An information and support resource for families with children, teens and young adults who have a DSD
- Yes, I would like to know the sex of my baby - a short, but eternal, journey of sex assignment (June 2011)
- Eva’s birth story (January 2012)
- Turning a corner – or about the time when I explained to my 8 3/4 year old daughter that she would not be growing babies in her tummy (July 2012)
We are grateful to the mother who shared with us this story about introducing and ‘normalising’ dilation. Parents will recognise strategies of bringing up difficult subjects, reminding kids pro-actively of difficult conversations, etc.
Connecting dilation with female masturbation and pleasure is an empowering message that helps girls understand from early on that there is much more to sex than ‘just’ entry-sex. Some parents might wonder about the age at which one starts to talk about this with kids…Take it from us: they know much more than you think.
And the more comfortable and relaxed you are to talk about relationships, and intimacy and indeed pleasure, the easier it will be for them to come to you with questions.
(PS: If you want to copy the strategy below (and if you live in the UK) you can buy discrete little ‘pink sticks’ in Boots these days!)
I found out my daughter has CAIS a few months before she went to high school (secondary school) and I would like to tell you my story of the ‘pink stick’.
After finding out that CAIS girls could have smaller vagina’s I decided then and there to bring my daughters up in an environment where openness was paramount.
One evening I said to my husband I wanted a vibrator, a ‘pink stick’ – needless to say, he nearly choked on his cup of tea :-D! After that, and discussing the merits and fun of one, we both went on a commercial website to see what was available and to be honest had some fun in choosing the correct stick. We decided on a ‘pink stick’ similar to a lip stick or Vicks nasal spray in size, very discrete!
What did we do then? - after all, our daughters were children and this was a sex toy!
Well, I put it out of sight in my drawers at the side of my bed knowing that my daughters would eventually go in one of the drawers. It took 2 days, then I saw one daughter chasing the other around the house with it, thinking it was some sort of toy - buzzing away.
“That’s mine, get off it!” I said – “What is it mum!” they asked. “It’s my private stick and it’s not for you, put it back” “but what is it?” “Well, it’s a private stick for mum and dad and you are not supposed to see it” “but what is it?” (after various “leave it alone, put it back, what is it?”) I eventually responded “it’s mum and dad’s private toy that gives mum pleasure!”
“errrrrrrrrrrrrr” responded the older daughter, “Do you know what it is?” I said to the older daughter “yes and it’s disgusting!” she responded. “No, it’s not!” I said.
“What’s that?” asked the younger daughter and I said “You are too young to know, put it back in my drawer and leave it alone, it’s private”. The ‘pink stick’ was taken of them and put back in my drawer.
Over the next few weeks I would occasionally mention ‘Where is my pink stick?” just so they would remember it.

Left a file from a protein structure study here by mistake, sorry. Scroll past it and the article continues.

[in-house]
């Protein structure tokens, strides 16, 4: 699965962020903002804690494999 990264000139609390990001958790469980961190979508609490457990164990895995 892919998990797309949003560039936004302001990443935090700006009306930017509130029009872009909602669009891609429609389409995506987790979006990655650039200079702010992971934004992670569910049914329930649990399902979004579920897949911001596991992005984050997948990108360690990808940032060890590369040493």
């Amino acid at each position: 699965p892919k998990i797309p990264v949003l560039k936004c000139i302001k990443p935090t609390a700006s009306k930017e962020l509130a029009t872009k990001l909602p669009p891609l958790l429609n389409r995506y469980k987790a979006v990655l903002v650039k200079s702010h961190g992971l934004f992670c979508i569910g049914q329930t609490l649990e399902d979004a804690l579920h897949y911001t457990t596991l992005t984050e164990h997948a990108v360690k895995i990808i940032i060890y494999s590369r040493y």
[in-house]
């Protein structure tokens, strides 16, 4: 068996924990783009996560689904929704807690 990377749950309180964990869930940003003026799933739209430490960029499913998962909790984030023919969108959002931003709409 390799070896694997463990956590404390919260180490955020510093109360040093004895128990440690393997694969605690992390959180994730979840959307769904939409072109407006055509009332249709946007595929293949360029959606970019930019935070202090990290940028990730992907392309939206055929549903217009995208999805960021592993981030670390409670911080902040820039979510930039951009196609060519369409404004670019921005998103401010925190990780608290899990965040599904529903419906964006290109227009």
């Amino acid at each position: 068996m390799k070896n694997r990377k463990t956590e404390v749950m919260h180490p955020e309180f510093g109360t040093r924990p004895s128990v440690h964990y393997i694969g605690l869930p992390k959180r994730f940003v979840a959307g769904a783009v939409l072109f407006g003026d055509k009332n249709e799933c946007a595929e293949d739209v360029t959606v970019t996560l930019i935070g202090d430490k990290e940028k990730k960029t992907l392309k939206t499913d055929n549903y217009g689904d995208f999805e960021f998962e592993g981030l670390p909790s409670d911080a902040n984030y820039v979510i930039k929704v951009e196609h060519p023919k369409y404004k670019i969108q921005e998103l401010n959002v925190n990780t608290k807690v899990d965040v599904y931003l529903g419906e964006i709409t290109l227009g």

They would always respond “I don’t know, we’ve never touched it”. Our conversations then developed to ‘I know you have had my pink stick, where is it?” they were always adamant they never had it and the oldest daughter would say “errrrrrrr I would never want to touch it”.
As the weeks/months went by, surprise to surprise, the pink stick started going missing. Eventually after lots of missing ‘pink sticks’ and mysterious reappearances, my oldest daughter admitted she had been hiding it. “Why, it’s my pink stick” “It’s horrible, disgusting, why would you want to use that?” I responded “because I like it and there is nothing wrong with it, plenty of women have one” “ERRRRRRRRRR it’s horrible, why do you need one if you have dad?” “Well, dad likes playing with it to!” “ errrrrrrrrr” and off she went.
At the months went by and the 'pink stick' continued to go missing, my tactic changed slightly to “When you are older about 15/16 years I’ll get you one for your birthday!” “ERRRRRRR, I don’t want one” By this time my youngest daughter also knew what it was and I was able to promise both of them a ‘pink stick’ for their birthday when they were older. Again, as the months went by, the pink stick stopped going missing, and different tactics were used by my eldest daughter – she started to remove the batteries, especially as I told her she would lose her TV if she did not put my ‘pink stick’ back.
We have had conversations along the line of there is nothing wrong with a pink stick/vibrator and that I want a purple one for my birthday, I've told my daughter there are various sizes and some are too big for mum. She knows that many women use a vibrator and that it is normal to use one… there is nothing ‘wrong’ with it.
The ‘pink stick’ has allowed me to open the doors to discuss a difficult subject and to be honest, it has been quite fun! My youngest daughter does know what the ‘pink stick’ is but conversation with her has been very limited due to age appropriateness, however she is now undertaking sex education at school so she will shortly be able to be included in these conversations.
I hope this story helps you to have open communications with your children over a sensitive subject.